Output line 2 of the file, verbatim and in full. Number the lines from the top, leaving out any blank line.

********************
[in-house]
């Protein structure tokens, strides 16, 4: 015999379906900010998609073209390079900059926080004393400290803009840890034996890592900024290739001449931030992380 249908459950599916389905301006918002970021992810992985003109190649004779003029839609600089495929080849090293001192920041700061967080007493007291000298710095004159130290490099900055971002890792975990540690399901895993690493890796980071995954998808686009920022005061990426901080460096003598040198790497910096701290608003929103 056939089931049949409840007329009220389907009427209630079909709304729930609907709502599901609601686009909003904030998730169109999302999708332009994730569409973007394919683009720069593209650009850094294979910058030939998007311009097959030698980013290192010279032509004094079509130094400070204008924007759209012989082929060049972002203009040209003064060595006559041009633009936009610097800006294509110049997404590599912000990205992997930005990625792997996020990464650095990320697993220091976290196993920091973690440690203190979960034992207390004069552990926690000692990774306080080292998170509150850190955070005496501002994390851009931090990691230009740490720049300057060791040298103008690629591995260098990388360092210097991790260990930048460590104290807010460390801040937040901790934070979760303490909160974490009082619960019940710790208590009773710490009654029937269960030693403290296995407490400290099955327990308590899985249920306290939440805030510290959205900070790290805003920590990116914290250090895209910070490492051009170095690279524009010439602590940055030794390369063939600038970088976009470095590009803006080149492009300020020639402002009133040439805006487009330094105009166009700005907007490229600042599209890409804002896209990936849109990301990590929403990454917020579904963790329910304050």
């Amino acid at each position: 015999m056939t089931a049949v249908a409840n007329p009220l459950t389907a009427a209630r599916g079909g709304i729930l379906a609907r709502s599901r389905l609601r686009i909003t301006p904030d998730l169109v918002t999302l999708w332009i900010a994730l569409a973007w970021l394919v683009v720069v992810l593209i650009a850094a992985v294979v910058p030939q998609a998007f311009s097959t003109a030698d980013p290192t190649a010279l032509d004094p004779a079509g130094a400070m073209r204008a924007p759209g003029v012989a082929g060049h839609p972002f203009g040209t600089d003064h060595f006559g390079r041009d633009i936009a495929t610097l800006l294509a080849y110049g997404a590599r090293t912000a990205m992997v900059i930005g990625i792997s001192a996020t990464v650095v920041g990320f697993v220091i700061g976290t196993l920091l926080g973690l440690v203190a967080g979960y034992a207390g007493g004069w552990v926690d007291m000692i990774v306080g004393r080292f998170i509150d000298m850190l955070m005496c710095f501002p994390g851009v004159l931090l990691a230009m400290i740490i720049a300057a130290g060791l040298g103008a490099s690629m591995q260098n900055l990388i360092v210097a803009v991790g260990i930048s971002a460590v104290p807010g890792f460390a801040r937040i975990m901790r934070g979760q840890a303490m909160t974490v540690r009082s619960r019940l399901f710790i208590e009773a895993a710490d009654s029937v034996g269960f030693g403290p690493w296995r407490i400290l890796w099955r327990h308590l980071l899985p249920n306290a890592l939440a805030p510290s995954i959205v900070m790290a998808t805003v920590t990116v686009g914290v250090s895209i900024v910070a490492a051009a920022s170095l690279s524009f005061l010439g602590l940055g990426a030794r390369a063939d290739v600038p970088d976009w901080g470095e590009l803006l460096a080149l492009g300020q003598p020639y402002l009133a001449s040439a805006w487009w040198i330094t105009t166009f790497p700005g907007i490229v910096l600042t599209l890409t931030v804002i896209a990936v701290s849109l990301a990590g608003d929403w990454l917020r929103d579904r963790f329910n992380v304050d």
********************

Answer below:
């Protein structure tokens, strides 16, 4: 015999379906900010998609073209390079900059926080004393400290803009840890034996890592900024290739001449931030992380 249908459950599916389905301006918002970021992810992985003109190649004779003029839609600089495929080849090293001192920041700061967080007493007291000298710095004159130290490099900055971002890792975990540690399901895993690493890796980071995954998808686009920022005061990426901080460096003598040198790497910096701290608003929103 056939089931049949409840007329009220389907009427209630079909709304729930609907709502599901609601686009909003904030998730169109999302999708332009994730569409973007394919683009720069593209650009850094294979910058030939998007311009097959030698980013290192010279032509004094079509130094400070204008924007759209012989082929060049972002203009040209003064060595006559041009633009936009610097800006294509110049997404590599912000990205992997930005990625792997996020990464650095990320697993220091976290196993920091973690440690203190979960034992207390004069552990926690000692990774306080080292998170509150850190955070005496501002994390851009931090990691230009740490720049300057060791040298103008690629591995260098990388360092210097991790260990930048460590104290807010460390801040937040901790934070979760303490909160974490009082619960019940710790208590009773710490009654029937269960030693403290296995407490400290099955327990308590899985249920306290939440805030510290959205900070790290805003920590990116914290250090895209910070490492051009170095690279524009010439602590940055030794390369063939600038970088976009470095590009803006080149492009300020020639402002009133040439805006487009330094105009166009700005907007490229600042599209890409804002896209990936849109990301990590929403990454917020579904963790329910304050």